The rest of this article is only available to active members of Questia

Already a member? Log in now.

Notes for this article

Add a new note
If you are trying to select text to create highlights or citations, remember that you must now click or tap on the first word, and then click or tap on the last word.
One moment ...
Default project is now your active project.
Project items
Notes
Cite this article

Cited article

Style
Citations are available only to our active members.
Buy instant access to cite pages or passages in MLA 8, MLA 7, APA and Chicago citation styles.

(Einhorn, 1992, p. 25)

(Einhorn 25)

(Einhorn 25)

1. Lois J. Einhorn, Abraham Lincoln, the Orator: Penetrating the Lincoln Legend (Westport, CT: Greenwood Press, 1992), 25, http://www.questia.com/read/27419298.

Note: primary sources have slightly different requirements for citation. Please see these guidelines for more information.

Cited article

Leaving Los Angeles: Louisa Buck on Mike Figgis's Battle of Orgreave. (Film)
Settings

Settings

Typeface
Text size Smaller Larger Reset View mode
Search within

Search within this article

Look up

Look up a word

  • Dictionary
  • Thesaurus
Please submit a word or phrase above.
Print this page

Print this page

Why can't I print more than one page at a time?

Help
Full screen
Items saved from this article
  • Highlights & Notes
  • Citations
Some of your highlights are legacy items.

Highlights saved before July 30, 2012 will not be displayed on their respective source pages.

You can easily re-create the highlights by opening the book page or article, selecting the text, and clicking “Highlight.”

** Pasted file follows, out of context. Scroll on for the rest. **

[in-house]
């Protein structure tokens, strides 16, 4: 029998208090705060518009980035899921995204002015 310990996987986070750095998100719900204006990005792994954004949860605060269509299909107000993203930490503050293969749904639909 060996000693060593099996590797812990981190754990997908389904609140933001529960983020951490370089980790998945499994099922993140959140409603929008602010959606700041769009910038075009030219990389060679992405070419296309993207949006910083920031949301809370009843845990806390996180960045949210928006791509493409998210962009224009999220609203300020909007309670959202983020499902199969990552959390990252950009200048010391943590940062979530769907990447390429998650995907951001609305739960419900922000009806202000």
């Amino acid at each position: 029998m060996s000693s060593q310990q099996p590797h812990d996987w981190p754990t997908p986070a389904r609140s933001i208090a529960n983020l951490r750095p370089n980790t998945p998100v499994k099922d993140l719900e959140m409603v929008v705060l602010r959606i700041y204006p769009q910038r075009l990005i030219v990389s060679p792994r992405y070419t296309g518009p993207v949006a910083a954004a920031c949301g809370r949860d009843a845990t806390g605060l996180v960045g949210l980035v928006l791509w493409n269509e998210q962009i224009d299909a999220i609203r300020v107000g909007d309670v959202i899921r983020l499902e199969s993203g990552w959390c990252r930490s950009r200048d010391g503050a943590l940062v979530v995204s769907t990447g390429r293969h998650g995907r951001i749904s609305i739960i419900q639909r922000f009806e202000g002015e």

matching results for page

    Questia reader help

    How to highlight and cite specific passages

    1. Click or tap the first word you want to select.
    2. Click or tap the last word you want to select, and you’ll see everything in between get selected.
    3. You’ll then get a menu of options like creating a highlight or a citation from that passage of text.

    OK, got it!

    Cited passage

    Style
    Citations are available only to our active members.
    Buy instant access to cite pages or passages in MLA 8, MLA 7, APA and Chicago citation styles.

    "Portraying himself as an honest, ordinary person helped Lincoln identify with his audiences." (Einhorn, 1992, p. 25).

    "Portraying himself as an honest, ordinary person helped Lincoln identify with his audiences." (Einhorn 25)

    "Portraying himself as an honest, ordinary person helped Lincoln identify with his audiences." (Einhorn 25)

    "Portraying himself as an honest, ordinary person helped Lincoln identify with his audiences."1

    1. Lois J. Einhorn, Abraham Lincoln, the Orator: Penetrating the Lincoln Legend (Westport, CT: Greenwood Press, 1992), 25, http://www.questia.com/read/27419298.

    Cited passage

    Thanks for trying Questia!

    Please continue trying out our research tools, but please note, full functionality is available only to our active members.

    Your work will be lost once you leave this Web page.

    Buy instant access to save your work.

    Already a member? Log in now.

    Search by... Author
    Show... All Results Primary Sources Peer-reviewed

    Oops!

    An unknown error has occurred. Please click the button below to reload the page. If the problem persists, please try again in a little while.